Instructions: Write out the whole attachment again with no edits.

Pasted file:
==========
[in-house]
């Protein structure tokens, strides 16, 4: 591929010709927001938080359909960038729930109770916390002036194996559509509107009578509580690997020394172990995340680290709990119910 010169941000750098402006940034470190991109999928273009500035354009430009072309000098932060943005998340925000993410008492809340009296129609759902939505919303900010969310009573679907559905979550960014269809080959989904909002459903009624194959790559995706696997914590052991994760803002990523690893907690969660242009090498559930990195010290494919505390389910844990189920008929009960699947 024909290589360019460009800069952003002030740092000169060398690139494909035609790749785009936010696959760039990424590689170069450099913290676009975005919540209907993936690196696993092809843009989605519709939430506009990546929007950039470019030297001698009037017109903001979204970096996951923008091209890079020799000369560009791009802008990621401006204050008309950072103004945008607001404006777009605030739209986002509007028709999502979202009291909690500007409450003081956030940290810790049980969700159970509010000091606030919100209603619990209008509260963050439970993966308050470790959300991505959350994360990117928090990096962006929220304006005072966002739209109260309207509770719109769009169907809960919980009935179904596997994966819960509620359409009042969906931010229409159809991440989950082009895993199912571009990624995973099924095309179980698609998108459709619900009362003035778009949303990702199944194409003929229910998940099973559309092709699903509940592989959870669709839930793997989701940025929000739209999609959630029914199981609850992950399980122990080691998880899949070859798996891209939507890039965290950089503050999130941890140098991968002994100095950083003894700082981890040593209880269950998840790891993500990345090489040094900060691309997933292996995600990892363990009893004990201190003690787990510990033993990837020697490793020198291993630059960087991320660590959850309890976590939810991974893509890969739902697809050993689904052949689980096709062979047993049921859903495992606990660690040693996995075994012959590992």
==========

[in-house]
């Protein structure tokens, strides 16, 4: 591929010709927001938080359909960038729930109770916390002036194996559509509107009578509580690997020394172990995340680290709990119910 010169941000750098402006940034470190991109999928273009500035354009430009072309000098932060943005998340925000993410008492809340009296129609759902939505919303900010969310009573679907559905979550960014269809080959989904909002459903009624194959790559995706696997914590052991994760803002990523690893907690969660242009090498559930990195010290494919505390389910844990189920008929009960699947 024909290589360019460009800069952003002030740092000169060398690139494909035609790749785009936010696959760039990424590689170069450099913290676009975005919540209907993936690196696993092809843009989605519709939430506009990546929007950039470019030297001698009037017109903001979204970096996951923008091209890079020799000369560009791009802008990621401006204050008309950072103004945008607001404006777009605030739209986002509007028709999502979202009291909690500007409450003081956030940290810790049980969700159970509010000091606030919100209603619990209008509260963050439970993966308050470790959300991505959350994360990117928090990096962006929220304006005072966002739209109260309207509770719109769009169907809960919980009935179904596997994966819960509620359409009042969906931010229409159809991440989950082009895993199912571009990624995973099924095309179980698609998108459709619900009362003035778009949303990702199944194409003929229910998940099973559309092709699903509940592989959870669709839930793997989701940025929000739209999609959630029914199981609850992950399980122990080691998880899949070859798996891209939507890039965290950089503050999130941890140098991968002994100095950083003894700082981890040593209880269950998840790891993500990345090489040094900060691309997933292996995600990892363990009893004990201190003690787990510990033993990837020697490793020198291993630059960087991320660590959850309890976590939810991974893509890969739902697809050993689904052949689980096709062979047993049921859903495992606990660690040693996995075994012959590992």